The legislative history and the case law shows that criticizing a religion and criticizing the behavior of the followers of a particular religion is permitted.
The following statements the court discussed separately, relating primarily to the statement: “Those Moroccan boys are really violent. They beat up people because of their sexual orientation. I’ve never used violence.” This statement is not directed at people because of their faith, by which acquittal should follow.
The judge had more of a problem with the next statement by Wilders. But here also acquittal followed:Concerning this statement, the Court ruled that the words used, although rude and demeaning, were not inflammatory and not incitement to hatred or discrimination. Therefore acquittal followed.
The next statement is discussed separately: “The demographic composition of the population is the biggest problem in the Netherlands. I’m talking about what is coming to the Netherlands and what it propagates. If you look at the numbers and the developments within… Muslims will move from the big cities to the countryside. We must stop the tsunami of Islamization. That touches us in our hearts, in our identity, our culture. If we do not defend ourselves, all other points in my program turn out to be nothing.”
Wilders was an the edge right here:But put that next to the statements of Robert de Jonge, such as this:
Then he says, “there is a battle going on and we must defend ourselves.” This has an inciting character. Suspect enters the boundary of the criminal permissible, but in conjunction with the rest of the interview, which emphasizes that suspect has nothing against Muslims but against Islam, there is no question of incitement to hatred. The statement continues not to incite discrimination. Acquittal is therefore the result.Or this:
“Yes, Islam is a danger to the world. They want to conquer the whole world by … they say it themselves: the wombs of our women we will conquer Europe. So they make … yes, they’re constantly creating jihadis … so more children, more children and more children and more women from the Rif to get here for more childbearing. They just want to make sure they are in the majority, so they … so they can play the boss, and that is a real danger, and, yes, I can see that.”A judge who acquitted Wilders would here come to a conviction with great ease. Where in one case it was about criticism, here it will be due to the language, will be called deliberately giving offence. Where in one case the link between Islam and Muslims was not established, here this is the case. Where to Wilders it clearly was about Islam and not Muslims, in Robert de Jonge’s case it is otherwise.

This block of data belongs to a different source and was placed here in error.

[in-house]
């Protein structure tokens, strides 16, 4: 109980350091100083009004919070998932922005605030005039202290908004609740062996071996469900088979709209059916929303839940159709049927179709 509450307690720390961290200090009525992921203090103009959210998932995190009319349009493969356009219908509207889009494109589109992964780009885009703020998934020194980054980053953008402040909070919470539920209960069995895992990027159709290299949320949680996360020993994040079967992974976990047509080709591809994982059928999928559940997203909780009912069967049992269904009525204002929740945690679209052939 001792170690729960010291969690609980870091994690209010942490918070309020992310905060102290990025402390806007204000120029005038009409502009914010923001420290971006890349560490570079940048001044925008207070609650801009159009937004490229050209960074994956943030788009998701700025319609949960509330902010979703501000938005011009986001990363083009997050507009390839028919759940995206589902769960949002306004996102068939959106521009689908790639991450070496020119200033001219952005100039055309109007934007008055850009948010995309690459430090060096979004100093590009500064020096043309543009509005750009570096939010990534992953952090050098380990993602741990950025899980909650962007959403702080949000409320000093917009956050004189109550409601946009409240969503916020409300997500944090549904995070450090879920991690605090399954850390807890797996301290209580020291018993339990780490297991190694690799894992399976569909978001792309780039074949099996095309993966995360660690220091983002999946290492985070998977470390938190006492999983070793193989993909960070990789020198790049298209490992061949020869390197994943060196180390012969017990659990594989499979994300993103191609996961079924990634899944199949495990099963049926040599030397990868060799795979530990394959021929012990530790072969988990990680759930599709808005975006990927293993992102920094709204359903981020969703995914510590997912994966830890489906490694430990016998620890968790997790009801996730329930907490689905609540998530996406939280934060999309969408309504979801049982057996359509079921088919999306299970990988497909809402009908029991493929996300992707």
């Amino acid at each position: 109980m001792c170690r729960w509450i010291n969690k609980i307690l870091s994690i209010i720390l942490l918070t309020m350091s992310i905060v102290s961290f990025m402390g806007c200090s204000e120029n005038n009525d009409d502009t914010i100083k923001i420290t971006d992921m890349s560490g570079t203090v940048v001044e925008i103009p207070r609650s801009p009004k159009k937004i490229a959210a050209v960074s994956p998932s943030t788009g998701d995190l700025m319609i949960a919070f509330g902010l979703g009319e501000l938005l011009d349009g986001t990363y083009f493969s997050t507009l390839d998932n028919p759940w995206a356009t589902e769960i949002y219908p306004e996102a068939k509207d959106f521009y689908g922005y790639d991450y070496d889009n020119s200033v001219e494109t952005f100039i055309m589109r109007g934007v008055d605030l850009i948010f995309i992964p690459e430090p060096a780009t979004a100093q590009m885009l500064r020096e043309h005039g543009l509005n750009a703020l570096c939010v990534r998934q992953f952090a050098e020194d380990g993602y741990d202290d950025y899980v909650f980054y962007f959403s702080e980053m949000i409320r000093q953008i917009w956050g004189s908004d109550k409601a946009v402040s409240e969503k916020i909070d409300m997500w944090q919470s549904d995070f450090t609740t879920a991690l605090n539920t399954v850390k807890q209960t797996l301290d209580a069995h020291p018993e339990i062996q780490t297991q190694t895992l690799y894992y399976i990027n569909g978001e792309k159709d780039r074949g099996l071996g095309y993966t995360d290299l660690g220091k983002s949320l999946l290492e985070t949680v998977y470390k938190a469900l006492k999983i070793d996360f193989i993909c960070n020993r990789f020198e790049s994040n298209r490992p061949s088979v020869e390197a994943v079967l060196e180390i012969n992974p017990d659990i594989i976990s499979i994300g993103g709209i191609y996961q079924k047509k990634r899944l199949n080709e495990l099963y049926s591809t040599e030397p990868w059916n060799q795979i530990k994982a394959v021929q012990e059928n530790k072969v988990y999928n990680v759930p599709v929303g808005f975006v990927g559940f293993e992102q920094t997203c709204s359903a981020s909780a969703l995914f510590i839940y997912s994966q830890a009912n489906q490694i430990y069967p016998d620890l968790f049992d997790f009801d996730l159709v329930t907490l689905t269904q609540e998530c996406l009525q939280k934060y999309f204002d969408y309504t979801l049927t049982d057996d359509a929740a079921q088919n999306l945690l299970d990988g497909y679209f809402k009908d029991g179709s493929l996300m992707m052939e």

“Here, ‘Geert Akbar’, which means ‘Geert is greater.’ What I really mean by it is that Geert is greater than Muhammad, the child-raper. And Geert is greater than Allah, the crescent demon. … And as everyone knows Arabs are avid a******ers. And they rape little boys, that’s normal in their culture.”
Why is such a conviction dangerous? This is dangerous because here the freedom of expression will be limited. The new rule is: Swearing about Muslims in public is not permitted anymore. Theo van Gogh actually should have been sentenced because he spoke of ‘goatf***ers’. In short, Mohammed B. was within his rights. (Although he should have tackled it differently.)
And now it appears that the entire case against Robert de Jonge will be adjudicated in relative silence. I think that’s still the scariest part. Its general importance is overlooked.
Wake up, people!
See YouTube video for which Robert de Jonge has to stand trial.
This video (from 8th minute, 15th november 2012) features Joost Niemöller, Hans Jansen and Geert Wilders on the new trial. Prof. Jansen has been asked to be a witness in this trial, too.